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    I accepted a PDN job for pretty much the exact reasons you stated in your post. I'm about 5 weeks into it and there are only two patients that I'm comfortable taking on my own at this point because they are not as complex. I just did my first solo shifts for those patients last week, after a combination of in-office training, field training, and multiple shadow shifts with each patient. Even with all of that, I still had a few questions once I was on my own. In both cases, the nurses that trained me offered up their numbers as a resource and the case managers are readily available by phone or text. Also, my questions were more of the "Where does the family store this med/supply variety?" not "What do I do if my patient decannulates when she coughs?"

    I am finding that although my agency offers "extensive" training, they will try to rush it so that they can get shifts covered. They tried to get me to agree to solo shifts earlier in the training process, but I refused them -- it is essential to have a backbone and not be afraid to turn down assignments that you aren't ready to tackle as a new grad. I am not comfortable taking a vent-dependent patient with my current level of training in a single-patient environment. My agency staffs a few group homes and I am willing to take more complex patients in those settings with adequate orientation and training. In those situations, there are multiple nurses working the same shifts and I would have a safety net available if needed. I've always had strong critical thinking skills and plenty of common sense, but the learning curve is steep. I've spent quite a bit of time with google and you-tube to reinforce some of the skills and procedures that I've been learning. It's not a great substitute for supervised, hands-on experience but it helps me feel a little more prepared for things that I might need to deal with during my shifts.

    Honestly, this is not my ideal first nursing job for all of the reasons that other posters have mentioned. However, I know my limitations and I'm probably way more cautious than most people when it comes to the amount of risk I will assume as an inexperienced RN. My agency provides better than average training based on what I've read here and seen elsewhere and I'm not afraid to ask for more training than I probably need for my own peace of mind. I'd rather be over-prepared than under-prepared in this setting.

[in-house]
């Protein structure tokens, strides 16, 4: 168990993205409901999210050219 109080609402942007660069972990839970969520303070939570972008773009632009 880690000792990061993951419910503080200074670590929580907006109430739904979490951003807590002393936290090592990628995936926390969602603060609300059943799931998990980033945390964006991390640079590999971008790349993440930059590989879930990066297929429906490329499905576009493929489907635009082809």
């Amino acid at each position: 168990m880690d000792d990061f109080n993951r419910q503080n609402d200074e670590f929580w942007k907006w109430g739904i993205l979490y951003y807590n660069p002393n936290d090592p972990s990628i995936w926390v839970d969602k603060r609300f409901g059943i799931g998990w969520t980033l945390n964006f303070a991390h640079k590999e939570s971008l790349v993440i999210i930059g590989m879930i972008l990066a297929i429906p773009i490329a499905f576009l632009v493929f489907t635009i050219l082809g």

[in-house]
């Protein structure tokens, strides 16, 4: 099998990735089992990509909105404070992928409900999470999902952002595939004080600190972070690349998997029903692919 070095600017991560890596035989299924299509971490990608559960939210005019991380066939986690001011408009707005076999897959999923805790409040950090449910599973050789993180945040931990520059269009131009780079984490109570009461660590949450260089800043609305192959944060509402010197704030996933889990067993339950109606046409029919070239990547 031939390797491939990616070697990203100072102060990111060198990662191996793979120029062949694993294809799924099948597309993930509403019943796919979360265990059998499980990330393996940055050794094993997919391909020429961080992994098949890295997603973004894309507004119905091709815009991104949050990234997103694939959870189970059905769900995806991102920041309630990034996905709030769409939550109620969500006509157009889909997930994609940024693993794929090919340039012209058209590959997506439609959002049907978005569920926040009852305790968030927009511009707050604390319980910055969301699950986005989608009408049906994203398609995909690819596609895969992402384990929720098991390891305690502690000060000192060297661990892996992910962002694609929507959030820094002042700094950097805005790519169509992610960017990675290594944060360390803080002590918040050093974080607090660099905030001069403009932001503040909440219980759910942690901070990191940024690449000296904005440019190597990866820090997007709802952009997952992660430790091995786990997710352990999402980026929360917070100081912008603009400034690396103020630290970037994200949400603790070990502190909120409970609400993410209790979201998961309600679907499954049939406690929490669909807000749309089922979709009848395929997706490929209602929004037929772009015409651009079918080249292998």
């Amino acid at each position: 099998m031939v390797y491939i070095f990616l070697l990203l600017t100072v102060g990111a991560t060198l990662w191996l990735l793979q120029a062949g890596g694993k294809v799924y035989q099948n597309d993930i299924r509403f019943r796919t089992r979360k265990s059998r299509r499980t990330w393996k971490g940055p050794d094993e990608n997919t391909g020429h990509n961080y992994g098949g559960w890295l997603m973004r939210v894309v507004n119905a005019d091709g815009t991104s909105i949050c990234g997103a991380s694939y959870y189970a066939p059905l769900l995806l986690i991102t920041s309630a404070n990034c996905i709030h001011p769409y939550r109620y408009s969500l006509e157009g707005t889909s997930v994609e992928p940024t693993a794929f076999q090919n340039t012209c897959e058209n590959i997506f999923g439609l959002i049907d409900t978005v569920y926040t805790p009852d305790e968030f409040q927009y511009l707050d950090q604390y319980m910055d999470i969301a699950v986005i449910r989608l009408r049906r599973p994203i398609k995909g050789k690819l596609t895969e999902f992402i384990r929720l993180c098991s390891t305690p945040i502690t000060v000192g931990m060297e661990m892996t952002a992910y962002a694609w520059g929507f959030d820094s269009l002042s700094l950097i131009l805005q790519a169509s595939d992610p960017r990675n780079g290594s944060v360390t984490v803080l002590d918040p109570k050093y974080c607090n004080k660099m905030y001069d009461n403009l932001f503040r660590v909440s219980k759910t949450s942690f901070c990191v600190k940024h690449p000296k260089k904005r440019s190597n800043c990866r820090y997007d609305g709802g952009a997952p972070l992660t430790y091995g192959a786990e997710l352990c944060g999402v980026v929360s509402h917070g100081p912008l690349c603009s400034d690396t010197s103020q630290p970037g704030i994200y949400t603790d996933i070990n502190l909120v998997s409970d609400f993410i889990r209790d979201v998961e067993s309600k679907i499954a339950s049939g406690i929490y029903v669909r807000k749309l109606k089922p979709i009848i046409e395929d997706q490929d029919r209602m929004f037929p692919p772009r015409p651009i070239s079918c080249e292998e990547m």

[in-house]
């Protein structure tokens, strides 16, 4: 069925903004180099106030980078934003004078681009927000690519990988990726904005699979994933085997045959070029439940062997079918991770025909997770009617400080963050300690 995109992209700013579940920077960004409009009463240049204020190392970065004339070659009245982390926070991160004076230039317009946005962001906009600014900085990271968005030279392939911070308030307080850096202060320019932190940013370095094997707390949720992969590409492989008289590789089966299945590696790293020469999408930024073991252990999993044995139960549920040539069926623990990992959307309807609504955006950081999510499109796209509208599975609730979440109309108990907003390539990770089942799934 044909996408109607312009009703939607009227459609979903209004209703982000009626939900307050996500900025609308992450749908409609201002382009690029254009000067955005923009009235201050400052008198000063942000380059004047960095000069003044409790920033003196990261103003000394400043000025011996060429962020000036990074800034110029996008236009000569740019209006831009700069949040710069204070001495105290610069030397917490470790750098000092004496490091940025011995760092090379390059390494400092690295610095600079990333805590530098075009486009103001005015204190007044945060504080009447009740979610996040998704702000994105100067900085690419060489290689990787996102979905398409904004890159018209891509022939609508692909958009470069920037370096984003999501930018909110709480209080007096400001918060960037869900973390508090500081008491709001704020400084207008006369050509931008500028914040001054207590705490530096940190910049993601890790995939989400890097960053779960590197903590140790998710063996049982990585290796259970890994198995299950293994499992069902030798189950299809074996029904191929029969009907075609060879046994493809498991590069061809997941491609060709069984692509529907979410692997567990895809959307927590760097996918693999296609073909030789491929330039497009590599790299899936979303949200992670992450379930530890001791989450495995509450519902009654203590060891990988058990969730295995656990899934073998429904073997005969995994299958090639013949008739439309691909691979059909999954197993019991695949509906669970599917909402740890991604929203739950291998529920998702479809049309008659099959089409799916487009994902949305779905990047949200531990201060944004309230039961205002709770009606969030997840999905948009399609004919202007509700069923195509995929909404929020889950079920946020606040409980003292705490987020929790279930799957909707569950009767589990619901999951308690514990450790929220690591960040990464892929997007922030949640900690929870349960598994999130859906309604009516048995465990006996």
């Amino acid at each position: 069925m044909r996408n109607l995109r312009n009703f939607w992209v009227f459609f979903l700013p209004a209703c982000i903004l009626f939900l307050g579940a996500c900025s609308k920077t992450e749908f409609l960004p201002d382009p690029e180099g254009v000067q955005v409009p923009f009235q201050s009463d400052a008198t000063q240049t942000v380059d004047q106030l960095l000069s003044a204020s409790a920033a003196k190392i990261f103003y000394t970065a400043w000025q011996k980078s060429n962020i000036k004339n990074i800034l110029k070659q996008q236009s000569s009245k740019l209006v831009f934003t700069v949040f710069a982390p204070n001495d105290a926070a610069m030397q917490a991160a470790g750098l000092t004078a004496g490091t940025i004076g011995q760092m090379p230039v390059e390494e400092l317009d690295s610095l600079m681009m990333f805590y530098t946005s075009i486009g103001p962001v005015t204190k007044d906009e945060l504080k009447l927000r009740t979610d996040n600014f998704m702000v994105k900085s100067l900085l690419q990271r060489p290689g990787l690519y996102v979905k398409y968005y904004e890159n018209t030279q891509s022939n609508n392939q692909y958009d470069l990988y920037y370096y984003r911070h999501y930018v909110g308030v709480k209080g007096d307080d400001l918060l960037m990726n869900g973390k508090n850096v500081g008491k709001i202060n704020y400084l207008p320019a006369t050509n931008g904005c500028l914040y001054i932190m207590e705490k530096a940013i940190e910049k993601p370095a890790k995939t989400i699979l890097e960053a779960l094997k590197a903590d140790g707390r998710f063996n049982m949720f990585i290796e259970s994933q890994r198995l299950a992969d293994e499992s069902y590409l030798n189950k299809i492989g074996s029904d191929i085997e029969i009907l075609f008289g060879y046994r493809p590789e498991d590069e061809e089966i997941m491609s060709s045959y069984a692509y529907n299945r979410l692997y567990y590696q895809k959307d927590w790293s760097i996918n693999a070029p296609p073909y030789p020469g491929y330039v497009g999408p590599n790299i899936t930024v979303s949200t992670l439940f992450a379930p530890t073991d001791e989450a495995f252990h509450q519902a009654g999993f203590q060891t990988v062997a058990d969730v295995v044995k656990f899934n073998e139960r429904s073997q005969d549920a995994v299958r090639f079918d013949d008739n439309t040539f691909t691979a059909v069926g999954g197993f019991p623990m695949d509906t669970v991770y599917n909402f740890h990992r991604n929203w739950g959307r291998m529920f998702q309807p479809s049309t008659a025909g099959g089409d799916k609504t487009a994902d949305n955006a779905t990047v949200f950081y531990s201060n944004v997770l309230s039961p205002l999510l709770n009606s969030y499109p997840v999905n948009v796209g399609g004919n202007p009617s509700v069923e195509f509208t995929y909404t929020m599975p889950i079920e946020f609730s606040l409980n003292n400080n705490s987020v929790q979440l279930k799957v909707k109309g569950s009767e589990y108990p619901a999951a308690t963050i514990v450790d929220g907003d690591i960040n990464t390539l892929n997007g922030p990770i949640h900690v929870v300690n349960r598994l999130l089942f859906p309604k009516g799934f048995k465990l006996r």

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    The problem is new grads think they are prepared with the "training" they get. What you don't know, will hurt you. But the agency will be quick to sign you off and have you sign to say you are comfortable. There are lots of things that come up that require experience. Plus there is nothing worse than a new grad giving bad advice to a parent that contradicts what the experienced nurses tell them. Then the parent loses trust in the nurses. And I've seen the parent follow bad advice (which seems great to the new grad) and then the pt is harmed. A simple case with a kid with seizures could escalate quickly into an emergency that you aren't ready to handle. If something happens to the pt, are you ready to answer to a judge "but your honor, I needed a job"?
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    Can someone give me more information about insurances requiring a year of experience? I obviously don't want to be charged with fraud. I don't see how new grads can be hired so widely and publicly if this is actually true. Maybe only certain cases require this and they don't put the new grads on these cases.

    Please don't attack me, but working with just one patient one on one and keeping my eyes on them seems safer than working at a nursing home with 30+ patients. My friend said she got 3 days of "training", then she was on her own, and as an RN, she was the charge nurse. I do realize that kids are fragile. In clinicials, I was the first one to notice that my patient's blood pressure was not stable, and my nurse was on her lunch break and seemed less than concerned, but nevertheless that patient got a saline bolus once the physician saw her.

    Acute care is just not an option for me in the near future, but it may be next year. However, I can't wait a year to start working.


    Is all private duty considered LVN level work, or is it divided between RN level and LVN level? From what I understand if they are "stable", then it is LVN level. Starting off I will try to not take any cases that have had a history of frequent hospital admissions.